DETROIT (Reuters) - General Motors Co (GM.N) said on Tuesday it will spend $877 million to overhaul its pickup truck factory in Flint, Michigan, capping a series of investments to keep production of profitable large pickups and sport utility vehicles rolling through a significant model change expected in 2018.
The Flint investment is part of a plan to expand three U.S. truck plants to install new assembly lines, body welding shops and paint operations for future generations of Silverado pickups and SUVs such as the Chevrolet Tahoe and Cadillac Escalade, while still running the operations that build current models.
In the past, GM and its domestic rivals would shut down production for weeks to retool for new models, stockpiling vehicles in advance and then discounting them once the new model appeared.
People familiar with the company’s plans say GM’s next-generation pickups and SUVs will make use of various materials, including aluminum and lightweight steel, to shed weight and gain fuel efficiency to meet tougher federal standards. Assembling the new vehicles will require substantially different equipment than the tools GM uses today.
GM does not want to “take the whole facility down for six months and go dark in the market,” Cathy Clegg, head of North American manufacturing, told Reuters, without saying when model changes for the large pickups or SUVs will come. GM factories in Flint; Arlington, Texas, and Fort Wayne, Indiana, together build about 60,000 trucks a month, according to Automotive News data. Analysts estimate those vehicles generate $10,000 or more in operating profit each.
New paint shops at the truck plants also could allow GM to build vehicles that are larger than the current models, and cut costs at the same time, company officials said.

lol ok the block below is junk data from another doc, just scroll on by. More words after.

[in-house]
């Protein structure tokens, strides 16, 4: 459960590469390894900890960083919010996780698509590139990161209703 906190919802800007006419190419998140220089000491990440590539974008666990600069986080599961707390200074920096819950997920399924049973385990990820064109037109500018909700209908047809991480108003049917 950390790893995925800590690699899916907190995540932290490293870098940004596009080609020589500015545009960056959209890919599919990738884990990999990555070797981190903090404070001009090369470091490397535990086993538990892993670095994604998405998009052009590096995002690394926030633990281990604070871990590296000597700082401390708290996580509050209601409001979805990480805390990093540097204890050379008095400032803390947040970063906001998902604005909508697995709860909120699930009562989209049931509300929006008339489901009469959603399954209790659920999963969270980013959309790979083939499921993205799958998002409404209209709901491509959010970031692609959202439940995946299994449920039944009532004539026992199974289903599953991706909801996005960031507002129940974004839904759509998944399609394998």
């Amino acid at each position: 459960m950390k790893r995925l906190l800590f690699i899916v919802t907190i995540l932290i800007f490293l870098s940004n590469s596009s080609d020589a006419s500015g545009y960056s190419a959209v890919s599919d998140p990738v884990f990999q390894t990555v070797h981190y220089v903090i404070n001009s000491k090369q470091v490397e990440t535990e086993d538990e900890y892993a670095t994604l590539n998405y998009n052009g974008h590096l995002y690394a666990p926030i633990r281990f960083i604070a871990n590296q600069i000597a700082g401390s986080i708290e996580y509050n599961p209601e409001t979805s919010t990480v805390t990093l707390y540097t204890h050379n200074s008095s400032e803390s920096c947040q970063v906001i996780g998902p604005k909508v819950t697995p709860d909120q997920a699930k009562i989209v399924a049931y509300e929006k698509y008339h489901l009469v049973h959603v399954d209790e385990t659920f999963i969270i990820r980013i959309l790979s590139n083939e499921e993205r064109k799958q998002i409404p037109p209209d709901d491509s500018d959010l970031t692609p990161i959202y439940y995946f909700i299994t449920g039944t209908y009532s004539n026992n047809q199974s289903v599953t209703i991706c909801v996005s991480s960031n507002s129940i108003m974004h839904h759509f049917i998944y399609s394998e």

GM’s plan to keep truck plants running through a major model change contrasts with Ford Motor Co’s (F.N) approach to retooling factories to assemble its aluminum-body F-150 truck. Ford in 2014 lost about 13 weeks of production at pickup truck factories in Dearborn, Michigan, and Kansas City, Missouri, as the plants switched from the old, steel truck to the new, lightweight model.
GM has announced a total of $5.4 billion in investments in U.S. plants since April, including the truck plant overhauls. The company also outlined upgrades to other operations, including a small car assembly operation in suburban Detroit, and an expanded facility in Warren, Michigan, that allows engineers and workers to test production systems before they are installed in a plant.
The investments could help GM in its effort to set the framework for the new labor agreements the United Auto Workers union is negotiating with the Detroit Three automakers. Securing jobs at U.S. factories is a top priority for union leaders.
Clegg said the UAW’s willingness to accommodate three-shift-a-day production at its truck and SUV factories is critical to the company’s efforts to boost output to meet a boom in demand.
Editing by Matthew Lewis